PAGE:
White-gloved like Tokyo taxi drivers and even more attentive, the inspectors have just under 60 seconds each to poke, ponder and fondle their allocated section of automotive anatomy before the relentless conveyor ushers the car on towards the big, wide world.
This is the UK’s most productive car plant, churning out 116 cars per hour and nearly half a million every year. One in three cars made in this country is built here by a workforce of 6700 people. Yet each of the five models the factory produces began as a designer’s scribble. For the pioneering Qashqai that kick-started the crossover revolution and the smaller Nissan Juke (which shares Sunderland’s second line with the Note and Infiniti Q30), the design element was home-grown, too, conceived and refined at Nissan’s European studio in Paddington, central London.
We’ll explore the production line later, but the main reason we’ve come to Sunderland is to uncover the design process that leads from drafting-paper doodle to production car. And to help make sense of it all, we’ve brought Autocar’s in-house car designer, Ben Summerell-Youde, who creates most of the speculative renderings you see in this magazine, artfully predicting upcoming models with considerable success.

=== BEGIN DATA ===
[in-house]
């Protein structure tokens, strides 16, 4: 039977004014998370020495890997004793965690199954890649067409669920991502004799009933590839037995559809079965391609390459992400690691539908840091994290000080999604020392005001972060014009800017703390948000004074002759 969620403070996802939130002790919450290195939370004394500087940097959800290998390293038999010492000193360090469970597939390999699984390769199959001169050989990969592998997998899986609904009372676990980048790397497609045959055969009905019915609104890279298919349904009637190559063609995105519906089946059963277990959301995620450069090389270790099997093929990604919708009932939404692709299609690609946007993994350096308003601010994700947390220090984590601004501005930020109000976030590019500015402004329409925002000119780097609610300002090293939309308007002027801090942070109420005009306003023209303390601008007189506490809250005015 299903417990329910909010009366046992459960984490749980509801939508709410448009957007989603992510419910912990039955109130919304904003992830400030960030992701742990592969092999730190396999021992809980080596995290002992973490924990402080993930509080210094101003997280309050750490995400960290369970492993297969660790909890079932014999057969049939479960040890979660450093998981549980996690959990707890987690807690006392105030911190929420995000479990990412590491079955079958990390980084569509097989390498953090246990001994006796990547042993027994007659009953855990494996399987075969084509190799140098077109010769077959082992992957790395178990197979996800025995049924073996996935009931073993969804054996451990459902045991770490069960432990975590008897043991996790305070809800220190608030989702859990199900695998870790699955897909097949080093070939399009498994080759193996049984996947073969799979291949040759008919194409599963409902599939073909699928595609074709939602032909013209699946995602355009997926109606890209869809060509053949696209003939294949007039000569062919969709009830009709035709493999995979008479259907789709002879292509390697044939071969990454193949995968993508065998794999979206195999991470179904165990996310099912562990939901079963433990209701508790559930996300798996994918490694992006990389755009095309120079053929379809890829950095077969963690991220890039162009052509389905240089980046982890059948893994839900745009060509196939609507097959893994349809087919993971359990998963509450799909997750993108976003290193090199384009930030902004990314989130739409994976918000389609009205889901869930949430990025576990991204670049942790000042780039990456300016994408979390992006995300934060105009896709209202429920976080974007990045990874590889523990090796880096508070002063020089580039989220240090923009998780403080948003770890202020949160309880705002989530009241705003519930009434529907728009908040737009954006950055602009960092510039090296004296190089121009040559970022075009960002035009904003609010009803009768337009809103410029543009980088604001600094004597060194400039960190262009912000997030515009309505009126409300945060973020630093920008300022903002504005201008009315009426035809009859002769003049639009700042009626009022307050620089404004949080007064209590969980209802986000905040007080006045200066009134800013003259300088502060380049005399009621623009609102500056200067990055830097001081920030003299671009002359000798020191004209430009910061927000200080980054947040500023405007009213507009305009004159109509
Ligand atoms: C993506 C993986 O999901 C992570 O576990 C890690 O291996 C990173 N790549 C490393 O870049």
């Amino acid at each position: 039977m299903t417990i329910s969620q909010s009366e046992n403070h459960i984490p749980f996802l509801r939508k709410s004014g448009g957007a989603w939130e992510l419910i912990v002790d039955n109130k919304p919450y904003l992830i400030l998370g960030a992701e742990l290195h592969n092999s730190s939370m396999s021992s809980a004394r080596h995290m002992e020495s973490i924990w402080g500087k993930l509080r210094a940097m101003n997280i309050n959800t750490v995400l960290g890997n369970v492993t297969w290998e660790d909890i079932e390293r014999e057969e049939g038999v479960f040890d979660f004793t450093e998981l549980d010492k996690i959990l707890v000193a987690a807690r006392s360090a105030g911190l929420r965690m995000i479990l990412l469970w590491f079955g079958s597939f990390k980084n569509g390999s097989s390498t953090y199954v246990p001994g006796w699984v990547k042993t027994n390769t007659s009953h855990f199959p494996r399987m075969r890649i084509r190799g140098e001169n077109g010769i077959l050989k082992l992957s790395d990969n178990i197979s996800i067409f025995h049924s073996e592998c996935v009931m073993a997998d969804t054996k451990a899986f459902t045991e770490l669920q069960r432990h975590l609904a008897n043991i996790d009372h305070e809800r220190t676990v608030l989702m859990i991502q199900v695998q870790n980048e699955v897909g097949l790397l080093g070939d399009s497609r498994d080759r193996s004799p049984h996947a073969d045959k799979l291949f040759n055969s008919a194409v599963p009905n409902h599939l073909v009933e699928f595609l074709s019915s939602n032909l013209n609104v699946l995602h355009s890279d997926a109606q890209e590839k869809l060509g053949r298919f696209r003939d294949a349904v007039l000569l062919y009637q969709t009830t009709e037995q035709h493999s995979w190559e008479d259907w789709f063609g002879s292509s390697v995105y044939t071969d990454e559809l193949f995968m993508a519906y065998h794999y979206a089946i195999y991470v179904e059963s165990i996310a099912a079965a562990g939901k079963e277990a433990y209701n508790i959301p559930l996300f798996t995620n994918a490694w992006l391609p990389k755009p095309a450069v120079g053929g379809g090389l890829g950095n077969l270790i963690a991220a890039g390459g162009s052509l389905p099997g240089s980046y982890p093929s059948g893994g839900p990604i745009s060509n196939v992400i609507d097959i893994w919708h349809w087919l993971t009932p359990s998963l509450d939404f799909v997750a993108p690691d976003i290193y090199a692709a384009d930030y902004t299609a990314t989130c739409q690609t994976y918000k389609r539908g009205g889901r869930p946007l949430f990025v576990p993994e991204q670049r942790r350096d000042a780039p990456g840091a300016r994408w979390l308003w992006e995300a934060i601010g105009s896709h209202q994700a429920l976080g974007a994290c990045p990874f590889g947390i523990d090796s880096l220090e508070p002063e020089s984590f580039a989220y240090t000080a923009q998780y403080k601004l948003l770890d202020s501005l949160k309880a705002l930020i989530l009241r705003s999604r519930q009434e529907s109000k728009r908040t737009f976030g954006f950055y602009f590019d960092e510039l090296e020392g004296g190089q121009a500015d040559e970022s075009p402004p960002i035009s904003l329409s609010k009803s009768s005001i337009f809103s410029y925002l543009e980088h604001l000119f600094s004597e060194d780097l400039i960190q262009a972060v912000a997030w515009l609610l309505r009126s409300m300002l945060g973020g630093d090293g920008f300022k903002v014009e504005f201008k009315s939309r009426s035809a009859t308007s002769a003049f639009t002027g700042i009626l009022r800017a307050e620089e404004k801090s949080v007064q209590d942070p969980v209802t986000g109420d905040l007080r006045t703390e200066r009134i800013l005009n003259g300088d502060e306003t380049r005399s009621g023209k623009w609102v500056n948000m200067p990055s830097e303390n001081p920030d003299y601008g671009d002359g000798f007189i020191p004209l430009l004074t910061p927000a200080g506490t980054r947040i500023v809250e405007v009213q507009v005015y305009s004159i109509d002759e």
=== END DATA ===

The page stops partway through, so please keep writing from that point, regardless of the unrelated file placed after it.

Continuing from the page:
We’re focusing on the extrovert Gripz concept, which Nissan presented at the Frankfurt motor show last September to float the idea of a Z-car crossover. As with all of Nissan’s major design projects, the brief was tendered across the company’s four design hubs: Paddington, San Diego, Beijing and the creative HQ in Atsugi, Japan. Designs are submitted anonymously – the decision makers know neither the designer nor the hub that produced each proposal – but for the Gripz, the winning exterior was penned in London and references the works 240Z that won the 1971 East African Safari Rally.
The ‘performance crossover’ brief for the Gripz was relatively specific. For the 2009 Qazana concept that spawned the Juke, although the car’s size was largely fixed, the design brief was just one word: ‘Robiotic’. Which, perplexingly, isn’t even a proper word. In Paddington, the designers expanded this to ‘masculine and agile’ and developed it with the help of mood boards and imagery, such as the juxtaposition of welly boots with a Nissan GT-R. It’s easy to scoff but just as easy to see how the production Juke splices the spirit of those images and to observe how successful this formula has been in the market: more than 40,000 were sold in the UK last year.